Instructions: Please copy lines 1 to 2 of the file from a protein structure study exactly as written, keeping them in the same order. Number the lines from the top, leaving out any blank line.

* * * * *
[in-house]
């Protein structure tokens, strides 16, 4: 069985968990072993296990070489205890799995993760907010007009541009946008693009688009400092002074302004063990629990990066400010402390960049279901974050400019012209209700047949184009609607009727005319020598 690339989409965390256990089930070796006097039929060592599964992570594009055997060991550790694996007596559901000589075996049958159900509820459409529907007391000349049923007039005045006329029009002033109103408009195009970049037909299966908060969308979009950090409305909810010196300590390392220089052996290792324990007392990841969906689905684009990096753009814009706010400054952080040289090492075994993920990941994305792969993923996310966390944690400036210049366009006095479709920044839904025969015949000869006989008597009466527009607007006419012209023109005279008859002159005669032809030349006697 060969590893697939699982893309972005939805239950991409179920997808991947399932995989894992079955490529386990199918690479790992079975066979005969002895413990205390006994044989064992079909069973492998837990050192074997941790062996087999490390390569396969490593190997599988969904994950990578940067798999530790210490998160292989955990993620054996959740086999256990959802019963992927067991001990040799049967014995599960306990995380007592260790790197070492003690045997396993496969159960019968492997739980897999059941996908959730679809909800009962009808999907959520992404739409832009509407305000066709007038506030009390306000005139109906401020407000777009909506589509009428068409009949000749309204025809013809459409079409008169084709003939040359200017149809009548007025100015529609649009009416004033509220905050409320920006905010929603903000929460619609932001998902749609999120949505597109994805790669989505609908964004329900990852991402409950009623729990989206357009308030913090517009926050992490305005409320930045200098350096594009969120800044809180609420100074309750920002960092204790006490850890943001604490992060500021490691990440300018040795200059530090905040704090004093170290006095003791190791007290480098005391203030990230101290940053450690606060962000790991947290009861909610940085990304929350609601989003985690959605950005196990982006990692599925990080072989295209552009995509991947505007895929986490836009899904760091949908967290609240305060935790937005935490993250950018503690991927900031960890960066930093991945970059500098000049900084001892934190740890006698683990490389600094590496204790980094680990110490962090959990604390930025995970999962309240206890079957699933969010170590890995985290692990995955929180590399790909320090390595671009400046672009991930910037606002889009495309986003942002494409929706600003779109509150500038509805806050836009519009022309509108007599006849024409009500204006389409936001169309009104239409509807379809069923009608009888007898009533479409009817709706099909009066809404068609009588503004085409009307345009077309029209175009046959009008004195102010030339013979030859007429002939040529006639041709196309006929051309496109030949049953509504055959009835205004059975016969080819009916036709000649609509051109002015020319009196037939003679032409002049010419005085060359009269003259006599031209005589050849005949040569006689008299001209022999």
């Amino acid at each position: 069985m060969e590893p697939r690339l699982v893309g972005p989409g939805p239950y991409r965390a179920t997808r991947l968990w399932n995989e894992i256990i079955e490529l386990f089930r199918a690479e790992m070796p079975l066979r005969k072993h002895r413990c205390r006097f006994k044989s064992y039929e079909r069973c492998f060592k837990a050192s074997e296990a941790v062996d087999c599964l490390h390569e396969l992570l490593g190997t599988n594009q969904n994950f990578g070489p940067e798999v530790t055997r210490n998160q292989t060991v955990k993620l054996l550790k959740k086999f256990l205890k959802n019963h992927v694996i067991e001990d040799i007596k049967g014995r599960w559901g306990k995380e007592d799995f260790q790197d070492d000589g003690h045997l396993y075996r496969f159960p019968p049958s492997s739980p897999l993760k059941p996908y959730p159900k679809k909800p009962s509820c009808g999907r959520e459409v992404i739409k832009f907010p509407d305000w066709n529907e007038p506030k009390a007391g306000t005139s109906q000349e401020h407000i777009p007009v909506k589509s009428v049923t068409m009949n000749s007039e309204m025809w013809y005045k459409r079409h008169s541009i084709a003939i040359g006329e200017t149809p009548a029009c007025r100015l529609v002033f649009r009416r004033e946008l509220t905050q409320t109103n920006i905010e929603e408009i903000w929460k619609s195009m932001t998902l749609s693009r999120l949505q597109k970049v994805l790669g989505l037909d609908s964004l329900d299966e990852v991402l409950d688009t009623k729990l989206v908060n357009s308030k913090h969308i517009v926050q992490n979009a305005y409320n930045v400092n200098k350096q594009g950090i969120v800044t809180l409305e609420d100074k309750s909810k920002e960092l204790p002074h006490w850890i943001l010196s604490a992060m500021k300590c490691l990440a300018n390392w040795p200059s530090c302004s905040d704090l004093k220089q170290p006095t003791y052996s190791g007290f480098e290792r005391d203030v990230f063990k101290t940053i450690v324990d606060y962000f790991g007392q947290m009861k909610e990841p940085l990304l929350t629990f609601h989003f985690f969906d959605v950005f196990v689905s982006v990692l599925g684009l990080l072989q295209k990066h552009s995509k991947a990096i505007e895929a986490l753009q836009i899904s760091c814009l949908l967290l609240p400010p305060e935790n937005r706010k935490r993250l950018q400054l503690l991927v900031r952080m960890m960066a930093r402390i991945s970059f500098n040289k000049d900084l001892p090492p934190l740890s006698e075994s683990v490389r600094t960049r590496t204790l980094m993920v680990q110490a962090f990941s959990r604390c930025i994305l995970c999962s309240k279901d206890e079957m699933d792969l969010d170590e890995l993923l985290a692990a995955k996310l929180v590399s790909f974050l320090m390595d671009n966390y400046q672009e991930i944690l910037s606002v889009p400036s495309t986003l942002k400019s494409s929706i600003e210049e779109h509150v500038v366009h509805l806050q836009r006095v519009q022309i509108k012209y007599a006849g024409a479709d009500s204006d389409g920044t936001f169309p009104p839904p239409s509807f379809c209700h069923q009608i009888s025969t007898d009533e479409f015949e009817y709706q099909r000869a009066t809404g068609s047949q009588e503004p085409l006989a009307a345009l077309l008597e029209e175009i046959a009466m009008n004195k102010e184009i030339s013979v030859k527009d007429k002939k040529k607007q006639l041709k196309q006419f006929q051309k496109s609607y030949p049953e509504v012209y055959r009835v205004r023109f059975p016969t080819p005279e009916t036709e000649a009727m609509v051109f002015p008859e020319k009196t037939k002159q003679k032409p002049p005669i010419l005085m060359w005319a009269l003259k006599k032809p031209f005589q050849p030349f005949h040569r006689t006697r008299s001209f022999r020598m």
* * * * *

[in-house]
């Protein structure tokens, strides 16, 4: 069985968990072993296990070489205890799995993760907010007009541009946008693009688009400092002074302004063990629990990066400010402390960049279901974050400019012209209700047949184009609607009727005319020598 690339989409965390256990089930070796006097039929060592599964992570594009055997060991550790694996007596559901000589075996049958159900509820459409529907007391000349049923007039005045006329029009002033109103408009195009970049037909299966908060969308979009950090409305909810010196300590390392220089052996290792324990007392990841969906689905684009990096753009814009706010400054952080040289090492075994993920990941994305792969993923996310966390944690400036210049366009006095479709920044839904025969015949000869006989008597009466527009607007006419012209023109005279008859002159005669032809030349006697 060969590893697939699982893309972005939805239950991409179920997808991947399932995989894992079955490529386990199918690479790992079975066979005969002895413990205390006994044989064992079909069973492998837990050192074997941790062996087999490390390569396969490593190997599988969904994950990578940067798999530790210490998160292989955990993620054996959740086999256990959802019963992927067991001990040799049967014995599960306990995380007592260790790197070492003690045997396993496969159960019968492997739980897999059941996908959730679809909800009962009808999907959520992404739409832009509407305000066709007038506030009390306000005139109906401020407000777009909506589509009428068409009949000749309204025809013809459409079409008169084709003939040359200017149809009548007025100015529609649009009416004033509220905050409320920006905010929603903000929460619609932001998902749609999120949505597109994805790669989505609908964004329900990852991402409950009623729990989206357009308030913090517009926050992490305005409320930045200098350096594009969120800044809180609420100074309750920002960092204790006490850890943001604490992060500021490691990440300018040795200059530090905040704090004093170290006095003791190791007290480098005391203030990230101290940053450690606060962000790991947290009861909610940085990304929350609601989003985690959605950005196990982006990692599925990080072989295209552009995509991947505007895929986490836009899904760091949908967290609240305060935790937005935490993250950018503690991927900031960890960066930093991945970059500098000049900084001892934190740890006698683990490389600094590496204790980094680990110490962090959990604390930025995970999962309240206890079957699933969010170590890995985290692990995955929180590399790909320090390595671009400046672009991930910037606002889009495309986003942002494409929706600003779109509150500038509805806050836009519009022309509108007599006849024409009500204006389409936001169309009104239409509807379809069923009608009888007898009533479409009817709706099909009066809404068609009588503004085409009307345009077309029209175009046959009008004195102010030339013979030859007429002939040529006639041709196309006929051309496109030949049953509504055959009835205004059975016969080819009916036709000649609509051109002015020319009196037939003679032409002049010419005085060359009269003259006599031209005589050849005949040569006689008299001209022999």